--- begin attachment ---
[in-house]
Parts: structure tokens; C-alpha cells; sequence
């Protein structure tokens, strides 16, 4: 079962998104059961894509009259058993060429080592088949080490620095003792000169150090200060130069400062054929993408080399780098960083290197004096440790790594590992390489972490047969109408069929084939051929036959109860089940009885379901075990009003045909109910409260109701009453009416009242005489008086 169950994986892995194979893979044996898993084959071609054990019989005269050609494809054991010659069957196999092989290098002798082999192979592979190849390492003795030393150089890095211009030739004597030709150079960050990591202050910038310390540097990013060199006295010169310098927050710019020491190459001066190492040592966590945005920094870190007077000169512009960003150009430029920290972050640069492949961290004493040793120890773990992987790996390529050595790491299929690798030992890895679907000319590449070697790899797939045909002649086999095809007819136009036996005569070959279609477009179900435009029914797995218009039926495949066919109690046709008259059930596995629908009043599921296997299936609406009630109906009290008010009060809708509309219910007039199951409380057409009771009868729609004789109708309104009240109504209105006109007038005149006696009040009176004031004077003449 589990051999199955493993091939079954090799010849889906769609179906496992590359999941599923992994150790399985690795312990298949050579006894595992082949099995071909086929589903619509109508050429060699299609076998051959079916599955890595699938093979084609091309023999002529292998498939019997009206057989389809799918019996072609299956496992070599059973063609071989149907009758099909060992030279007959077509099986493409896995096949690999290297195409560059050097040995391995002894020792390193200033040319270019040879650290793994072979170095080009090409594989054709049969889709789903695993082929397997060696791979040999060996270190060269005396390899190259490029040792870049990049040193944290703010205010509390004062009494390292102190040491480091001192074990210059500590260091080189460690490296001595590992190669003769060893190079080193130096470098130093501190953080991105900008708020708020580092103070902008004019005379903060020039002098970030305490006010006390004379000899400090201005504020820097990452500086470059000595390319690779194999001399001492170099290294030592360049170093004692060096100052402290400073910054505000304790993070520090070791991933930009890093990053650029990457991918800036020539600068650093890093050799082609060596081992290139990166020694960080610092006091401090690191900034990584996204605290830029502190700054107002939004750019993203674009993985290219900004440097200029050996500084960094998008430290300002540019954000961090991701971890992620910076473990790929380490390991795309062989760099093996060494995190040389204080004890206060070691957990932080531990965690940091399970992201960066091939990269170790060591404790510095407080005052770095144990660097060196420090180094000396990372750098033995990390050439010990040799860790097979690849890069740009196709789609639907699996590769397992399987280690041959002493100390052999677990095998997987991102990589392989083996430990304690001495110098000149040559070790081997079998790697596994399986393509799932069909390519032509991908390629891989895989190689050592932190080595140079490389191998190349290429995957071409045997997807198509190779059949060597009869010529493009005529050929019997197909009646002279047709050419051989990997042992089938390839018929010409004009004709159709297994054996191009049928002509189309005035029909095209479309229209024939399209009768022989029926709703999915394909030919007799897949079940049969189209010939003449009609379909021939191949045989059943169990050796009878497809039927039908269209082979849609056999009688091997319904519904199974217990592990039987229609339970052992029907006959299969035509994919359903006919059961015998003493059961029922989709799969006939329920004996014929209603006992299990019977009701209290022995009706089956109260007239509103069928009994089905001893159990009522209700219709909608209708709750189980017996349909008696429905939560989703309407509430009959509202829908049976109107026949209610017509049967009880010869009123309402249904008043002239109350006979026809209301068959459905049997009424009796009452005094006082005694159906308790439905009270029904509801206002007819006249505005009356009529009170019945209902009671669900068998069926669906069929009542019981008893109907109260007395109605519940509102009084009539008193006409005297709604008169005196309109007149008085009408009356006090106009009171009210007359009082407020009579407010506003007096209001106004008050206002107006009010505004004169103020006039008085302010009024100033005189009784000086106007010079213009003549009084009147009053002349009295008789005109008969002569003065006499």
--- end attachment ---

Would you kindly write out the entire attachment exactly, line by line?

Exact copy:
[in-house]
Parts: structure tokens; C-alpha cells; sequence
């Protein structure tokens, strides 16, 4: 079962998104059961894509009259058993060429080592088949080490620095003792000169150090200060130069400062054929993408080399780098960083290197004096440790790594590992390489972490047969109408069929084939051929036959109860089940009885379901075990009003045909109910409260109701009453009416009242005489008086 169950994986892995194979893979044996898993084959071609054990019989005269050609494809054991010659069957196999092989290098002798082999192979592979190849390492003795030393150089890095211009030739004597030709150079960050990591202050910038310390540097990013060199006295010169310098927050710019020491190459001066190492040592966590945005920094870190007077000169512009960003150009430029920290972050640069492949961290004493040793120890773990992987790996390529050595790491299929690798030992890895679907000319590449070697790899797939045909002649086999095809007819136009036996005569070959279609477009179900435009029914797995218009039926495949066919109690046709008259059930596995629908009043599921296997299936609406009630109906009290008010009060809708509309219910007039199951409380057409009771009868729609004789109708309104009240109504209105006109007038005149006696009040009176004031004077003449 589990051999199955493993091939079954090799010849889906769609179906496992590359999941599923992994150790399985690795312990298949050579006894595992082949099995071909086929589903619509109508050429060699299609076998051959079916599955890595699938093979084609091309023999002529292998498939019997009206057989389809799918019996072609299956496992070599059973063609071989149907009758099909060992030279007959077509099986493409896995096949690999290297195409560059050097040995391995002894020792390193200033040319270019040879650290793994072979170095080009090409594989054709049969889709789903695993082929397997060696791979040999060996270190060269005396390899190259490029040792870049990049040193944290703010205010509390004062009494390292102190040491480091001192074990210059500590260091080189460690490296001595590992190669003769060893190079080193130096470098130093501190953080991105900008708020708020580092103070902008004019005379903060020039002098970030305490006010006390004379000899400090201005504020820097990452500086470059000595390319690779194999001399001492170099290294030592360049170093004692060096100052402290400073910054505000304790993070520090070791991933930009890093990053650029990457991918800036020539600068650093890093050799082609060596081992290139990166020694960080610092006091401090690191900034990584996204605290830029502190700054107002939004750019993203674009993985290219900004440097200029050996500084960094998008430290300002540019954000961090991701971890992620910076473990790929380490390991795309062989760099093996060494995190040389204080004890206060070691957990932080531990965690940091399970992201960066091939990269170790060591404790510095407080005052770095144990660097060196420090180094000396990372750098033995990390050439010990040799860790097979690849890069740009196709789609639907699996590769397992399987280690041959002493100390052999677990095998997987991102990589392989083996430990304690001495110098000149040559070790081997079998790697596994399986393509799932069909390519032509991908390629891989895989190689050592932190080595140079490389191998190349290429995957071409045997997807198509190779059949060597009869010529493009005529050929019997197909009646002279047709050419051989990997042992089938390839018929010409004009004709159709297994054996191009049928002509189309005035029909095209479309229209024939399209009768022989029926709703999915394909030919007799897949079940049969189209010939003449009609379909021939191949045989059943169990050796009878497809039927039908269209082979849609056999009688091997319904519904199974217990592990039987229609339970052992029907006959299969035509994919359903006919059961015998003493059961029922989709799969006939329920004996014929209603006992299990019977009701209290022995009706089956109260007239509103069928009994089905001893159990009522209700219709909608209708709750189980017996349909008696429905939560989703309407509430009959509202829908049976109107026949209610017509049967009880010869009123309402249904008043002239109350006979026809209301068959459905049997009424009796009452005094006082005694159906308790439905009270029904509801206002007819006249505005009356009529009170019945209902009671669900068998069926669906069929009542019981008893109907109260007395109605519940509102009084009539008193006409005297709604008169005196309109007149008085009408009356006090106009009171009210007359009082407020009579407010506003007096209001106004008050206002107006009010505004004169103020006039008085302010009024100033005189009784000086106007010079213009003549009084009147009053002349009295008789005109008969002569003065006499």